CORONAVIRUS will test every nerve and sinew in the PM’s body.
This is Boris Johnson’s Churchill moment — but he faces a hidden enemy.
It is the ultimate test for a man who always wanted the top job.
He will be relishing the chance to lead, while dreading what each day will bring. There is no escaping the fact his leadership credentials are at stake.
It is a scientific and political judgement to let the virus run its course. There will be comparisons to other countries, particularly those on lockdown.
It takes guts and leadership to follow your own course. Boris is ensuring that in a crisis where we know so little, those who know the most should lead.
What would people rather he did? Follow the shrill self- appointed experts and fantasists on social media? Other countries may be implementing measures purely for political reasons.
School closures seem unnecessary. Kids will be dumped at Grandma’s house, one of the most vulnerable groups. Parents working in public services will not be able to work.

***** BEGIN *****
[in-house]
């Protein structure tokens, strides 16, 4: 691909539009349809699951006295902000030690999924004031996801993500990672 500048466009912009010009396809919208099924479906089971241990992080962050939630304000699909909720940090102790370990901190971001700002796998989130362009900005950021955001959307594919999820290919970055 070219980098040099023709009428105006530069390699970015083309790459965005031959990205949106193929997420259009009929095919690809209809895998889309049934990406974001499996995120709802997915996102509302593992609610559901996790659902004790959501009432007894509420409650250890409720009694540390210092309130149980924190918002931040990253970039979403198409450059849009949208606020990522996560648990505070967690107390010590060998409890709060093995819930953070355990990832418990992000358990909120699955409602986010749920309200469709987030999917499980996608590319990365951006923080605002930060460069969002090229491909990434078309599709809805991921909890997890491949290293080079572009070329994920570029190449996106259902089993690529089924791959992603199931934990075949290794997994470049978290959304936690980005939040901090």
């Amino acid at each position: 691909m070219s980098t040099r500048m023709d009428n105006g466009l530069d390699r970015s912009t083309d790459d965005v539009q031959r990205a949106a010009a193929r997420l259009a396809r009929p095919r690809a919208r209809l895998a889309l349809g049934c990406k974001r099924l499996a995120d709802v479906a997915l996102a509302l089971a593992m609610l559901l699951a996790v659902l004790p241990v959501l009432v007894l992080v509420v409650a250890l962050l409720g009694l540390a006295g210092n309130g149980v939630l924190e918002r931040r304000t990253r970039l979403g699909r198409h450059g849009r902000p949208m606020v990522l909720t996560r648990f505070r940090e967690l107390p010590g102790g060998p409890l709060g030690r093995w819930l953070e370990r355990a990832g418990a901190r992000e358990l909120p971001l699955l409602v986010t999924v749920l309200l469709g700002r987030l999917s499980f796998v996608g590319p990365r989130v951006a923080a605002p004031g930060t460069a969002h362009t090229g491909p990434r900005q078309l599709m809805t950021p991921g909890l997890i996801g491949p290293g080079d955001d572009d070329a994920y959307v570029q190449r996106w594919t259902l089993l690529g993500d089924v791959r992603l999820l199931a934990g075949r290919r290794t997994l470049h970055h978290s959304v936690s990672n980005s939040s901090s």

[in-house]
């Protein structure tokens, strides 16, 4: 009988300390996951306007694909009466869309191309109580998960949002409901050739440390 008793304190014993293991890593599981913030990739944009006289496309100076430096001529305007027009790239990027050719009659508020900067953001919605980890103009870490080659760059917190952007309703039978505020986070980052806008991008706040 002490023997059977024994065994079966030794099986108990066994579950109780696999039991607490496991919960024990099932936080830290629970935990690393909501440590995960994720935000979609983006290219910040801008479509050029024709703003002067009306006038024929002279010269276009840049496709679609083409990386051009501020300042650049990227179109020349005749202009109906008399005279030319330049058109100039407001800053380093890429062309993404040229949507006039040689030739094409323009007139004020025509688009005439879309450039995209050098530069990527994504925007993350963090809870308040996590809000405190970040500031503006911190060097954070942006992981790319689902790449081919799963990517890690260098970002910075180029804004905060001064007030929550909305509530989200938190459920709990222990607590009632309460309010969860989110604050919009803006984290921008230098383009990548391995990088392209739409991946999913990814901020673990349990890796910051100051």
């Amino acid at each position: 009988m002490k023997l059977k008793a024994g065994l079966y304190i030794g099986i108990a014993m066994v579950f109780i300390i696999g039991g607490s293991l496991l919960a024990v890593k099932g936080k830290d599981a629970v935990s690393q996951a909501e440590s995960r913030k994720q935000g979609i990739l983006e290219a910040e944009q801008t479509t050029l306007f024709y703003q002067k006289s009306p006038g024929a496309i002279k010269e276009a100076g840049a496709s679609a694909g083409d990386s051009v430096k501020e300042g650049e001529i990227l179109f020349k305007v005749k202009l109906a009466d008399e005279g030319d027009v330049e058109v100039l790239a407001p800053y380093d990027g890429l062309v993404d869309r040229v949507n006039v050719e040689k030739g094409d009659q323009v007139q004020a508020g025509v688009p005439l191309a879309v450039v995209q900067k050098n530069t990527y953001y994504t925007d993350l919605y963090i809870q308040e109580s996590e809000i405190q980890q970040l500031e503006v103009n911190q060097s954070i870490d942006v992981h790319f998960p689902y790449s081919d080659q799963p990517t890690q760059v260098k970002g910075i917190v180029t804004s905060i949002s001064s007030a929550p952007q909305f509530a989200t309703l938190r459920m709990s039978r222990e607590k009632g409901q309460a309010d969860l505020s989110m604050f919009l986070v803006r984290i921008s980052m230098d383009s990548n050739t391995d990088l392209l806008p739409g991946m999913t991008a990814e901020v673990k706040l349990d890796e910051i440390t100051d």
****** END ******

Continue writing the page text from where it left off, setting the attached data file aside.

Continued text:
Boris knows it is of paramount importance to prevent the NHS from collapse if we have any chance of saving as many lives as possible.
RIGHT TO QUESTION DECISIONS
It’s right that we question the decisions being made. That’s what freedom of speech and a free Press are all about.
But these decisions are not taken lightly. It will be a long time before we know whether the UK’s approach — keeping a stiff upper lip and looking out for those around us — was right.
But we all have to accept that we are dealing with a pandemic: we cannot stop it, just try to slow its progress.
Even his time as Mayor of London cannot have prepared Boris for the mammoth task he faces now.
Boris the joker is nowhere to be seen, and rightly so. Instead, we’ve seen a PM of fierce intelligence, able to get his head around the most complex issues and take bold decisions.
Donald Trump’s refusal to take responsibility is causing fear and uncertainty. It doesn’t bear thinking how Jeremy Corbyn might have reacted.
I’m relieved Boris is PM during the worst health crisis for a generation.
A national crisis calls for unity from both the public and politicians.
The PM will have pored over every word. The seriousness of his comments about the possibility of people losing loved ones will not be lost on him.
If we face this together, we will get through as we always have in the past.
- Katie Perrior was Director of Communications at No10 and ran the PR for Boris Johnson’s mayoral campaigns.
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